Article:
The Jewish Holocaust Museum and Research Centre (JHC), Melbourne, opened in 1984. Through the support of large numbers of Jewish people, it has become an impmiant part of their lives as they age, a place of solace and memorialisation. It is a second home for some, providing networking support within and between the different Jewish ethnic communities. This paper will draw on the JHC's ever growing videotestimony collection as well as oral interviews on the roles played by Melbourne survivor volunteers and others in developing the Centre. The survivors have experienced many different aspects of the Holocaust, have come from all over Europe and elsewhere, and 1 are sometimes culturally very different. It will discuss the role played by the various social and cultural communities in creating and responding to the JHC and the success they have had in establishing 'communities of memory' or, alternatively, representing and 1 contextualising the various social and cultural communities.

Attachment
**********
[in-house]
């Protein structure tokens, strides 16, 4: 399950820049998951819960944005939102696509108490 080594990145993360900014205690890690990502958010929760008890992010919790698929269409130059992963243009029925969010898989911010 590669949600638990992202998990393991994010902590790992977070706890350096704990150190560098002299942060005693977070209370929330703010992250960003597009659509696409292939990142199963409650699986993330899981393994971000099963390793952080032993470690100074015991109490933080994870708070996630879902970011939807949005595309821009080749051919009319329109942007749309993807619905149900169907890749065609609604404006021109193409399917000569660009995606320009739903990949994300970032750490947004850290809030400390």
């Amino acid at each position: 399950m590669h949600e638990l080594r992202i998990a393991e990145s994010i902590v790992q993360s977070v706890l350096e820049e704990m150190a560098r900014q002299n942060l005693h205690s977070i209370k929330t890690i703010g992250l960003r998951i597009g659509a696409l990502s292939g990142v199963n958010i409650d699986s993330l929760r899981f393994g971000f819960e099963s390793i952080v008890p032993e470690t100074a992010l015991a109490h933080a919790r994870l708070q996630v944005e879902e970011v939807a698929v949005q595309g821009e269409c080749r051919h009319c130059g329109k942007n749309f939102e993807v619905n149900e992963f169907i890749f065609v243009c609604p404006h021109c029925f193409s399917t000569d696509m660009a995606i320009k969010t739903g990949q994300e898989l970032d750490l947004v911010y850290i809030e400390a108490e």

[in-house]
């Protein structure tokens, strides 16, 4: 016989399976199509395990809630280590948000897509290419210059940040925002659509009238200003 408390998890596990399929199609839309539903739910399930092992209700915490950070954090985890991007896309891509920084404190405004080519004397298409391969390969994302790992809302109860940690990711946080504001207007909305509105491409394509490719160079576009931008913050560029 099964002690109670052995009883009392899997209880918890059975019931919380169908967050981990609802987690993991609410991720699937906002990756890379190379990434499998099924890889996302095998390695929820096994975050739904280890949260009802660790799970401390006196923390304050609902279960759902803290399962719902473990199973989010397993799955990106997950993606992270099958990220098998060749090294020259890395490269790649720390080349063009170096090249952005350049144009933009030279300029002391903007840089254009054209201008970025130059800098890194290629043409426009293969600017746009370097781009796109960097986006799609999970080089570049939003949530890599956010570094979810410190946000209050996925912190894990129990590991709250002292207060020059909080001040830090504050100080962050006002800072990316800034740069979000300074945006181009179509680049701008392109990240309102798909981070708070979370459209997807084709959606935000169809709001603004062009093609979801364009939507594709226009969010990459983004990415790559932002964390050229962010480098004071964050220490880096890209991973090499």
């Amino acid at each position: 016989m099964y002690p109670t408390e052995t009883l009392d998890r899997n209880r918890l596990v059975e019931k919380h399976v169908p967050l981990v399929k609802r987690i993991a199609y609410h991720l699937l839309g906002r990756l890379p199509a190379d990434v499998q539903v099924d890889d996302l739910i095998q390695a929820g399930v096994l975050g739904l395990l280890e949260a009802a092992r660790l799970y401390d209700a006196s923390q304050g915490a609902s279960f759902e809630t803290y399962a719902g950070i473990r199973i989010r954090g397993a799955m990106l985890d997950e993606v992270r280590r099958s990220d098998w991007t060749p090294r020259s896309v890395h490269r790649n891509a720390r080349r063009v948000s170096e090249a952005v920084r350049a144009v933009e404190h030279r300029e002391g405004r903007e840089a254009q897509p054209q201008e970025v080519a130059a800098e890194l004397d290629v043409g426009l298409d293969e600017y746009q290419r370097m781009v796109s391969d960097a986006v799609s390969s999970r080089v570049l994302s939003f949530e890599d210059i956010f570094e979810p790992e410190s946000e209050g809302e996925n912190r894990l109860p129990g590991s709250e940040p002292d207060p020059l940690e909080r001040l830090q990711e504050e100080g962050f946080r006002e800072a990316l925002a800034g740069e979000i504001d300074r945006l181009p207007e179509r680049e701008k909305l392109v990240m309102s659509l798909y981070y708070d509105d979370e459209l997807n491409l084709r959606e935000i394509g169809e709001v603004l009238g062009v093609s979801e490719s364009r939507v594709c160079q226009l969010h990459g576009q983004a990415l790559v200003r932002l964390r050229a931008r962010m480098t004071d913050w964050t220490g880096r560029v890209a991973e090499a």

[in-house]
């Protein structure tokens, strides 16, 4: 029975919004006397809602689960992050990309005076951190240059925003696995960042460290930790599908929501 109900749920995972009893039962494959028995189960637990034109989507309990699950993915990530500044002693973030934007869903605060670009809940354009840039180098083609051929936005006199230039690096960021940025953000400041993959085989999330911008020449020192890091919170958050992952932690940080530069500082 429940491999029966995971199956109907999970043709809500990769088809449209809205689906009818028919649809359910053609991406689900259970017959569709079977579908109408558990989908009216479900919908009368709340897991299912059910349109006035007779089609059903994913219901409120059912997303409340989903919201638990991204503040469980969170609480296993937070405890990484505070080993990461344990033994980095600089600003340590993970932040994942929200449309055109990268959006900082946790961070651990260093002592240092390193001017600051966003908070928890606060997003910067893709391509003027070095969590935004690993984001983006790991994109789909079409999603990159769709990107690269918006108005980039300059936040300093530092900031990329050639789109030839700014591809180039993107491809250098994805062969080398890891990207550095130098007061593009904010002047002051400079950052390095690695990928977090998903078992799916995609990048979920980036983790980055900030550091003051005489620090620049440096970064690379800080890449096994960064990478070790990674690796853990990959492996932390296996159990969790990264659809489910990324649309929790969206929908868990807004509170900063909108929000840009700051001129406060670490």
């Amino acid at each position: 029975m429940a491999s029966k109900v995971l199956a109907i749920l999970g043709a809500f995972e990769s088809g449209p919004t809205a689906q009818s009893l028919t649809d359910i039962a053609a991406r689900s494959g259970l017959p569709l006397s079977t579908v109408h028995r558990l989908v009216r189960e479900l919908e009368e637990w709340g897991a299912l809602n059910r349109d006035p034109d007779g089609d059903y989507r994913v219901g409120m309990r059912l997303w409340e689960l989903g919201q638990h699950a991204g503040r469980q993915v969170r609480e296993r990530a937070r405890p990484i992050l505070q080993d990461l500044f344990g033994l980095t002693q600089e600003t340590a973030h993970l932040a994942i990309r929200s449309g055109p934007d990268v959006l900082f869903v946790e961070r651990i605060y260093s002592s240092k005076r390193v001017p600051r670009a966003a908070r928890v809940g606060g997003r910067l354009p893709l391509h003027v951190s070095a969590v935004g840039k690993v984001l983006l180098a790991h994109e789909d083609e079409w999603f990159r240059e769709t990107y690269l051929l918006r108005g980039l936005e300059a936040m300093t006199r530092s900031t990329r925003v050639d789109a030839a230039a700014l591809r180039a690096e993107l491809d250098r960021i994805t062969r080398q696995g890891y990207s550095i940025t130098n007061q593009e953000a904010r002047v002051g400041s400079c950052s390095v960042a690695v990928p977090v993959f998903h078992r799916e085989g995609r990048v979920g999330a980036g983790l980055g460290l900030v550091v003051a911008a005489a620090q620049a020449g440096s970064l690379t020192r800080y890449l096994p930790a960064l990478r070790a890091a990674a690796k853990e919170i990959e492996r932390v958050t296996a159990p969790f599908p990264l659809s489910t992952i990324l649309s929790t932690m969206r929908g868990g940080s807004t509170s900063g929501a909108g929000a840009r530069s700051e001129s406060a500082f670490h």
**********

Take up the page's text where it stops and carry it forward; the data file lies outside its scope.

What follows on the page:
Reproduced with the kind permission of the copyright owner.
Field of Research
210303 Australian History (excl Aboriginal and Torres Strait Islander History) 200209 Multicultural, Intercultural and Cross-cultural Studies
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